19. I used to moan every time I read that the newest F1 Circuit would be designed and built by Hermann Tilke and his company (which is always). But after reading the article that Keith Collantine wrote here on F1 Fanatic about the restrictions and safety standards imposed by the F.I.A. when designing a new track, I can no longer place the blame squarely on the shoulders on Hermann Tilke whenever a boring and uninspired track appears on the calendar. There is only so much that they are allowed to do when building a new track, and having little to no elevation to play with you’re even more limited. And besides, they’re not all bad tracks, even if the term Tilkdrome has been coined.

      So thanks @keithcollantine for the interesting article!

    20. Good to hear Nelson Piquet is recovering well from his heart surgery.

    21. Alonso throwing a cap to the crowd is now considered to be encouraging booing? Epic logic.

    22. Kind of sad that the booing of Vettel hasn’t happened for a couple of races now, but Red Bull still want to talk about it. You get the feeling they liked the attention.

    23. Lotus have failed in a sensational attempt to persuade Michael Schumacher out of retirement for a second time.

      Lotus couldn’t afford him for 1 race, let alone 2.

    24. Why stop at Schumacher?
      Why not Fittipaldi? Surtees? Mansell?
      Anyone but your designated reserve driver.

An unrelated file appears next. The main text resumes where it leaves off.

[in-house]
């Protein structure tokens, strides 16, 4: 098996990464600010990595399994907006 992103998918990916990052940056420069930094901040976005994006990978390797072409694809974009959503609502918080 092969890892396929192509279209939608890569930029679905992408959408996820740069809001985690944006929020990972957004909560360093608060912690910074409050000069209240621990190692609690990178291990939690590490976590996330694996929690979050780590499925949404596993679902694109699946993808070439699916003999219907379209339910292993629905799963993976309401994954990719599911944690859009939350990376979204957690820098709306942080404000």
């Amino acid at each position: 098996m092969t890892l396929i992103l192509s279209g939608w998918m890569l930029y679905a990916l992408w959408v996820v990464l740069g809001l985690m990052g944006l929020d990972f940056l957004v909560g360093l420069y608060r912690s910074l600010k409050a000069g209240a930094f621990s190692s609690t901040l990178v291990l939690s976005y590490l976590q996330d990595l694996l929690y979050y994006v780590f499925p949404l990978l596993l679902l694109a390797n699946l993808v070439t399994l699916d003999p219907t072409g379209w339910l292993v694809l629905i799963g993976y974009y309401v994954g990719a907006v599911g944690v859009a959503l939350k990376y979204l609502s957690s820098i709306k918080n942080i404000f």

1. @TimothyKatz I agree with the sarcasm, it’s obviously wrong that test drivers get overlooked when teams have to replace one of their race drivers. However, an even bigger problem is that a current GP2 champion and drivers like Kovalainen were left without permanent race seats in 2013.

        1. Yes, I agree.
          I haven’t voiced the opinion here, but I was a little disappointed when Massa was confirmed at Williams because that could have been another seat where a young-gun could have shown what he was capable of.
          The new drivers might be good or bad, but we’ll never know if one of the ‘senior’ drivers doesn’t move over to let them in.
          Massa’s a very nice chap, but he’s pretty close to his sell-by date and I would have preferred to see someone new.

      2. “Some say, that there is a book that has all the phone numbers of past drivers who have worked for the Enstone team.”

        Alexander Wurz
        Fernando Alonso
        Gerhard Berger
        Giancarlo Fisichella
        Heikki Kovalainen
        Jacques Villeneuve
        Jarno Trulli
        Jean Alesi
        Jenson Button
        JJ Lehto
        Johnny Herbert
        Jos Verstappen
        Martin Brundle
        Riccardo Patrese
        And so on…

        But still, on a serious side – I would give Davide Valsecchi a chance.

    25. The prospect of a second race in Russia is an interesting one, because Russia is one of the few countries that could pull it off. Sochi and Moscow are 3000km apart – roughly the same distance from Sydney to Perth. As such, they could comfortably have a second race and draw on audiences without trampling all over the race in Sochi. But to organise this second race without first having a Grand Prix is a huge risk. There’s obvious Russian interest in motorsport in general and Formula 1 in particular – aside from Daniil Kvyat, Sergey Sirotkin and Marussia, the country hosts a round of the World Touring Car Championship and DTM, with the DTM considering an expansion to Sochi in the future. There are Russian drivers all throughout the Formula Renault Series, and they have a presence in GP2 and GP3. But until such time as the first race is run in Sochi, it’s a big step into the unknown, and it seems a little presumptuous to organise a second race. That said, a lot of circuits are being built at a much higher standard than their intended purpose – many countries put forward plans to build Grade-1 circuits, but don’t hold Grade-1 races straight away.